Army to Build on Results from First Project Convergence Exercise
(Source: US Army; issued Sept. 25, 2020)
YUMA PROVING GROUND, Ariz. --- Amid 100-degree temperatures in Yuma’s barren desert, the Army tested the pinnacle of its modernization efforts during Project Convergence demonstrations Monday and Wednesday.

During the latest drills that challenged joint multi-domain operations capabilities, Soldiers displayed improved interoperability, power and speed, Army senior leaders said during a media event Wednesday.

“We wanted to put them through their paces in an environment that would be brutal so that we knew that if we could accomplish our mission here, we could do it almost anywhere on Earth,” said Brig. Gen. Ross Coffman, director of the Next Generation Combat Vehicle Cross-Functional Team.

Project Convergence is a new Army initiative designed to rapidly merge the service’s capabilities with joint force assets in the air, land, sea, space and cyber domains.

More than 800 Soldiers and civilians took part in the project’s five-week exercise that ended Sept. 18, which included demonstrations from several of the Army Futures Command’s cross-functional teams, the Army’s Artificial Intelligence Task Force and Combat Capabilities Development Command.

"This may not only be the most important thing Army Futures Command works on, this may be the most important thing the Army is doing,” said Gen. John M. Murray, the AFC commander.

Leaders decided to test the project again this week using Army AI assets and how they augment human senses, including the AI project “Firestorm,” a computer system that delivers reconnaissance data, recommends the best shooters for a given scenario and tasks the shooters needed to defeat enemies on a battlefield.

“This is a major step forward in transforming the United States Army for the next 40 years,” said Gen. James C. McConville, the Army’s chief of staff.

During the exercise, the Marine Corps supplied F-35 Lightning II aircraft that successfully sent targeting data to ground units to combine efforts and deliver more effective fires, Coffman said. Representatives from the British Army and the U.S. Air Force also observed the training.

Next week, McConville will meet with his counterpart, Air Force Chief of Staff Gen. Charles Q. Brown, to discuss how to combine the Army’s MDO strengths with the Air Force’s all-domain command and control capabilities.

McConville said the Army is developing long-range precision fires in order to penetrate an enemy’s anti-access, area denial capabilities, or A2AD, along with air and missile defense systems that could help defend Air Force bases and assets.

“What we want to do is come together as a team and to take some of the things we're working on and some of the things that they are working on,” McConville said. “We have a system that will determine what the best shooter is for multiple sensors and it can do it with speed. It is going to make the joint force much, much more capable.”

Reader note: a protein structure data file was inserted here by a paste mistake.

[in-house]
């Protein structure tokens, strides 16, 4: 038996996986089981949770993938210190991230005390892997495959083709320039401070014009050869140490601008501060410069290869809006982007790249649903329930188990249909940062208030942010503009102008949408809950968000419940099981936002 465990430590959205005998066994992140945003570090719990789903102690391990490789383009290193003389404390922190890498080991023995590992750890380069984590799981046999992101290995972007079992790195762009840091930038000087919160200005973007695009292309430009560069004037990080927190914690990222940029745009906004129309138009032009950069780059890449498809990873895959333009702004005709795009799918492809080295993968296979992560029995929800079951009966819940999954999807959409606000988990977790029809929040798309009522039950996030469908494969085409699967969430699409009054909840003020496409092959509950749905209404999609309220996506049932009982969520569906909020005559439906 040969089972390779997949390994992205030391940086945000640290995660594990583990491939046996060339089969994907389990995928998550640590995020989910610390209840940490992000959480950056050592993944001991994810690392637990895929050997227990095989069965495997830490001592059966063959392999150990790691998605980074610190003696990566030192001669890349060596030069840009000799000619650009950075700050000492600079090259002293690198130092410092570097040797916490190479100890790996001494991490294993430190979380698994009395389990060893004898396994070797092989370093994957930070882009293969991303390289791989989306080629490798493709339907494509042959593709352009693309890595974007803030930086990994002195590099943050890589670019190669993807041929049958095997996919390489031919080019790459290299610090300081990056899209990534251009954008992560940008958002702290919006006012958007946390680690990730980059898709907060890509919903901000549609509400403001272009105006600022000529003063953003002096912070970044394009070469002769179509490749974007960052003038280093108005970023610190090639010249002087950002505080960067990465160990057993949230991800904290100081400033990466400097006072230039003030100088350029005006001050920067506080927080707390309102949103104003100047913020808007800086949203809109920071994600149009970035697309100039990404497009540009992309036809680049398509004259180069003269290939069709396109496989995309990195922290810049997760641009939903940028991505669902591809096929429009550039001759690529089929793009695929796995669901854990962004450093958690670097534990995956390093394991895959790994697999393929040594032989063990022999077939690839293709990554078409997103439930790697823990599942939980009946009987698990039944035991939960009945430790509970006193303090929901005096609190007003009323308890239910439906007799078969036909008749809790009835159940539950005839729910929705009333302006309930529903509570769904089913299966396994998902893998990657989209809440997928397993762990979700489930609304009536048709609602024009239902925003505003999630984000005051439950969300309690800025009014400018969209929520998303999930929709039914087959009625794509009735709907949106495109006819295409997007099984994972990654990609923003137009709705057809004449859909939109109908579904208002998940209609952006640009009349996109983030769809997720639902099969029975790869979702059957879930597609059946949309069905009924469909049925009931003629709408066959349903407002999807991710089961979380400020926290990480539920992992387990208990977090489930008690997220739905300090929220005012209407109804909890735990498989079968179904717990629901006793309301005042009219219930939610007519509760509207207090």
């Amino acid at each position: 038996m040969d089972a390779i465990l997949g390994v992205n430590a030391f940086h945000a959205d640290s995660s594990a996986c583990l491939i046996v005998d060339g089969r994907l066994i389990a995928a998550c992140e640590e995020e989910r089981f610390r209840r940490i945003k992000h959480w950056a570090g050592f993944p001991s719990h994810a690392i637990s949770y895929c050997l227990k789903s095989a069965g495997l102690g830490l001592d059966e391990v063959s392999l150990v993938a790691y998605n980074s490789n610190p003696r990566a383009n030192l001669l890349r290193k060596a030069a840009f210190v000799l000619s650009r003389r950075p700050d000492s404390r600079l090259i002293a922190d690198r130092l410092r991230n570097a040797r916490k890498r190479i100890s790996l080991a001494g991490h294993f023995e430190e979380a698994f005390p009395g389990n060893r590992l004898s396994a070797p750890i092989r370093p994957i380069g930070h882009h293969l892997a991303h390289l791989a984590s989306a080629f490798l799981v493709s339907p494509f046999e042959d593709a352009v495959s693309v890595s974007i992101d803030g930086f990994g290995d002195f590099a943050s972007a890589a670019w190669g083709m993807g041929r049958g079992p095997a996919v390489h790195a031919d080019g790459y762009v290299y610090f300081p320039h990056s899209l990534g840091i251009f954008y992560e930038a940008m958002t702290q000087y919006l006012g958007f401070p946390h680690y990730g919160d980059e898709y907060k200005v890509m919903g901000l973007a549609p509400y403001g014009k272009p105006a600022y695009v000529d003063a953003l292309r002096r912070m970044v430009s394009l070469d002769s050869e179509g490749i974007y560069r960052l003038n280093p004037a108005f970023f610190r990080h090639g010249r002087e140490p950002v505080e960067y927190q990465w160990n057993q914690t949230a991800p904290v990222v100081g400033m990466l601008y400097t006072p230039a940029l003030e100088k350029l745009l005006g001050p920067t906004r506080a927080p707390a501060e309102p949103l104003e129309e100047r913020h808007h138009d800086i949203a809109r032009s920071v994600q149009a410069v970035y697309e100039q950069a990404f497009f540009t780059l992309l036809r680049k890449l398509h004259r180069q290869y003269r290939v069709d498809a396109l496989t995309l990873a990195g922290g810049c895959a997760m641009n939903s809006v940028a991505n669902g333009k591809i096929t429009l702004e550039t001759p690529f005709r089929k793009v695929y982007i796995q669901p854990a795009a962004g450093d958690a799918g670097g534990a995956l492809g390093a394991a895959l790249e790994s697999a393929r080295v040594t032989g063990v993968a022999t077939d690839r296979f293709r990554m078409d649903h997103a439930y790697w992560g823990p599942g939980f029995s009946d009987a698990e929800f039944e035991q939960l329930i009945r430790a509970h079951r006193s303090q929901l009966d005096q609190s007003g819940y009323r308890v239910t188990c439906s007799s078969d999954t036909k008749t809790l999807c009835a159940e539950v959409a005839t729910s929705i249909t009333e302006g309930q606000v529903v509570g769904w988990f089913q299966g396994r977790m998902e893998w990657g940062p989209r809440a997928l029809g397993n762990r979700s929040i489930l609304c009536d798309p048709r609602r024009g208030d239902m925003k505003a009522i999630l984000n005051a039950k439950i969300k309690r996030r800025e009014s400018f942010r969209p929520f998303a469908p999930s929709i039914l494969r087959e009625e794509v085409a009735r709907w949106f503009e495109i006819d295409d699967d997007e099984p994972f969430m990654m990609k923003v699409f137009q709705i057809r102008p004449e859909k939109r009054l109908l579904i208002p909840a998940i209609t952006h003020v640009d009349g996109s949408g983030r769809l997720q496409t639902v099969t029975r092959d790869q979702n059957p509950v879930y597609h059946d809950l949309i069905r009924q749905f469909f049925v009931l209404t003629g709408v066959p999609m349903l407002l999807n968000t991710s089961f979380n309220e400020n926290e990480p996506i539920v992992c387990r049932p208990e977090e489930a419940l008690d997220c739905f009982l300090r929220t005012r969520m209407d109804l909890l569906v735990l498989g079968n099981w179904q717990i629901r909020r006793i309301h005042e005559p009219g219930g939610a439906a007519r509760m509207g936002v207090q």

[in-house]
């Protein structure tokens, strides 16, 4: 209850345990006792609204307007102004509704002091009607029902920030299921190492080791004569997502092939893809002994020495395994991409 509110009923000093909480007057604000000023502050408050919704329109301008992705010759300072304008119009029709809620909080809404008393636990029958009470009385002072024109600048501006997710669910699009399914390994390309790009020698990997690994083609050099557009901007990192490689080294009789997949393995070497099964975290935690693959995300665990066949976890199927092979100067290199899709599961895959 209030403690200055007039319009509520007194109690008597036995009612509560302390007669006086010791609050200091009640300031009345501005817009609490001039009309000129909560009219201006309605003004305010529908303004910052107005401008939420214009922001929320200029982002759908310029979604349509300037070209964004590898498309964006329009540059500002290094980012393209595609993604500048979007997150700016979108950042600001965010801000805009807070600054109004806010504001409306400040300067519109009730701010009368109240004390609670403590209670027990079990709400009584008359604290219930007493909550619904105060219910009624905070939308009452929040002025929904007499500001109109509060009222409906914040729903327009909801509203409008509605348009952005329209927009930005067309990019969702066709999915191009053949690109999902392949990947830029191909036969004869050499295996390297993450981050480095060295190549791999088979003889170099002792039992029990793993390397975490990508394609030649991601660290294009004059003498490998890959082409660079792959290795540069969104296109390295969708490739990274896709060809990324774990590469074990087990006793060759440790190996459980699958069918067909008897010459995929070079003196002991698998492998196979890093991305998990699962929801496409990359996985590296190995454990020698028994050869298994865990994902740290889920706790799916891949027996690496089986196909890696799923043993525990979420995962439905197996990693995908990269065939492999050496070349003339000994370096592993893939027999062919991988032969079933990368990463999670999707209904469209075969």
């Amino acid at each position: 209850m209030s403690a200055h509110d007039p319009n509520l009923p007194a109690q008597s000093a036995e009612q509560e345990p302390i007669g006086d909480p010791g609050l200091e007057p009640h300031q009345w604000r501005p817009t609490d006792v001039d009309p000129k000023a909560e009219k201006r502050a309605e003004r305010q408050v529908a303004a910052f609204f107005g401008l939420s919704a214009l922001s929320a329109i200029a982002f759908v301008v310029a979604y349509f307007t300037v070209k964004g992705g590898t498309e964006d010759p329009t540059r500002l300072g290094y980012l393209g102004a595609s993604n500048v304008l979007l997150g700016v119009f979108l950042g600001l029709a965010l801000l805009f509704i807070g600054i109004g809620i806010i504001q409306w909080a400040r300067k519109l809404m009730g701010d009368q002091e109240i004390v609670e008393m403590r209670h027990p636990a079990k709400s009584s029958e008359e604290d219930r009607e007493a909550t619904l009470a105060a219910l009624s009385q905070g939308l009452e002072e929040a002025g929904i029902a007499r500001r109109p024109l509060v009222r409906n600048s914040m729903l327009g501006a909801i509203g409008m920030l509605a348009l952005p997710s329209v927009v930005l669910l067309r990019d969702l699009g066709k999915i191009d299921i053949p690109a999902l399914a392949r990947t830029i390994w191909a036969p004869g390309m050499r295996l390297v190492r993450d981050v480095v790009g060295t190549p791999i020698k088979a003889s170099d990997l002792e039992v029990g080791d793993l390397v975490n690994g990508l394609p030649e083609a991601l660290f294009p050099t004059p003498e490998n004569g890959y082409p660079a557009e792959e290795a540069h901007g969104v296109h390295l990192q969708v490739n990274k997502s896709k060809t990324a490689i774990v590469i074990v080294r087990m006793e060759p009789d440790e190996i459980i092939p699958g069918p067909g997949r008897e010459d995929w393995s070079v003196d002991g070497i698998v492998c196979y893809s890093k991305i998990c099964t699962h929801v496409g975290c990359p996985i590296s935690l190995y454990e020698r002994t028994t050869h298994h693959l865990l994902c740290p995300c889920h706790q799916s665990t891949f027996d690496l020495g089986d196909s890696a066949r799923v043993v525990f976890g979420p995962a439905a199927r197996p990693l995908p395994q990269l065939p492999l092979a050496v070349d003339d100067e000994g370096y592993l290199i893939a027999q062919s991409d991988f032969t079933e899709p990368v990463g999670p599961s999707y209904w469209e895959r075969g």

The exercise had some bumps as the demonstrations did not successfully hit all their targets. To prepare for the exercise, the Army built a network specifically designed for the event, one that will admittedly need to be adjusted for future iterations.

“We pushed it to its limits,” Coffman said. “What we learned is that it is not going to be sufficient to scale. So we're going to have to go back and determine how we will talk underground and air-to-ground to make sure that we can scale the network.”

But the results of the exercise have given the Army something to build upon going into next year’s Project Convergence exercise, said Army Secretary Ryan D. McCarthy, adding he believes it will have a lasting impact for the service’s ongoing modernization efforts.

“We're looking for transformational change in the Army, not incremental improvements,” McCarthy said.

Throughout the exercise, the Army used its air, land and space sensors to track targets and process data to shooters on the ground, as part of a three-phase process. First, in the penetrate phase, low-orbit satellites identified enemy targets that could potentially form an A2AD defense. In the disintegrate phase, demonstrators used operational aircraft to remove the enemy’s long-range, precision fires capabilities. Finally, ground shooters used their data processed from the sensors to fire on enemy targets.

“So taking information from space-based sensors and passing it to ground- and air-based effectors seemed really simple and happened super-fast,” Coffman said. “But it was very complex and took us weeks of hard coding and work to get it done.”

Demonstrators fired on targets in the range of 60 kilometers, but McConville said that range will eventually be stretched even further. He added that the systems the Army uses are “cross-domain” capable, meaning they can be operated on land or in the air.

“When we look at the how we will fight operationally, because of the depth and the range of the battlefield, it will be a joint forces fight; it will be a coalition fight,” he said. “Operating as a team that will change the dynamics. We believe will be contested in every single domain.”

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